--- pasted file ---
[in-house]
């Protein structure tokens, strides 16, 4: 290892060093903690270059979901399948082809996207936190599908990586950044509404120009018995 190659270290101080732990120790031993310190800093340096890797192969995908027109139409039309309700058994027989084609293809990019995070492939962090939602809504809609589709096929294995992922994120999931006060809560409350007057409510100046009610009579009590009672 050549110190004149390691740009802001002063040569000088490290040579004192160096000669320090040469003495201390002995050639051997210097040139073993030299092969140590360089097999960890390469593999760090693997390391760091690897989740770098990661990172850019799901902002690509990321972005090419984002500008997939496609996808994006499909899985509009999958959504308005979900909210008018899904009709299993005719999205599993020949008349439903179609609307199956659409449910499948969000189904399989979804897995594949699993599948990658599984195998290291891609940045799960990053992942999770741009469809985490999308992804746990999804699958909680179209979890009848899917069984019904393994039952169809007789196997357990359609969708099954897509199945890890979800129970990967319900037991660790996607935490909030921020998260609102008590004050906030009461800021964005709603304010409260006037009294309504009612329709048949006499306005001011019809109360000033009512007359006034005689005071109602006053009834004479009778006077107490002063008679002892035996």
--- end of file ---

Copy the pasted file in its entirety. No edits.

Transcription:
[in-house]
């Protein structure tokens, strides 16, 4: 290892060093903690270059979901399948082809996207936190599908990586950044509404120009018995 190659270290101080732990120790031993310190800093340096890797192969995908027109139409039309309700058994027989084609293809990019995070492939962090939602809504809609589709096929294995992922994120999931006060809560409350007057409510100046009610009579009590009672 050549110190004149390691740009802001002063040569000088490290040579004192160096000669320090040469003495201390002995050639051997210097040139073993030299092969140590360089097999960890390469593999760090693997390391760091690897989740770098990661990172850019799901902002690509990321972005090419984002500008997939496609996808994006499909899985509009999958959504308005979900909210008018899904009709299993005719999205599993020949008349439903179609609307199956659409449910499948969000189904399989979804897995594949699993599948990658599984195998290291891609940045799960990053992942999770741009469809985490999308992804746990999804699958909680179209979890009848899917069984019904393994039952169809007789196997357990359609969708099954897509199945890890979800129970990967319900037991660790996607935490909030921020998260609102008590004050906030009461800021964005709603304010409260006037009294309504009612329709048949006499306005001011019809109360000033009512007359006034005689005071109602006053009834004479009778006077107490002063008679002892035996």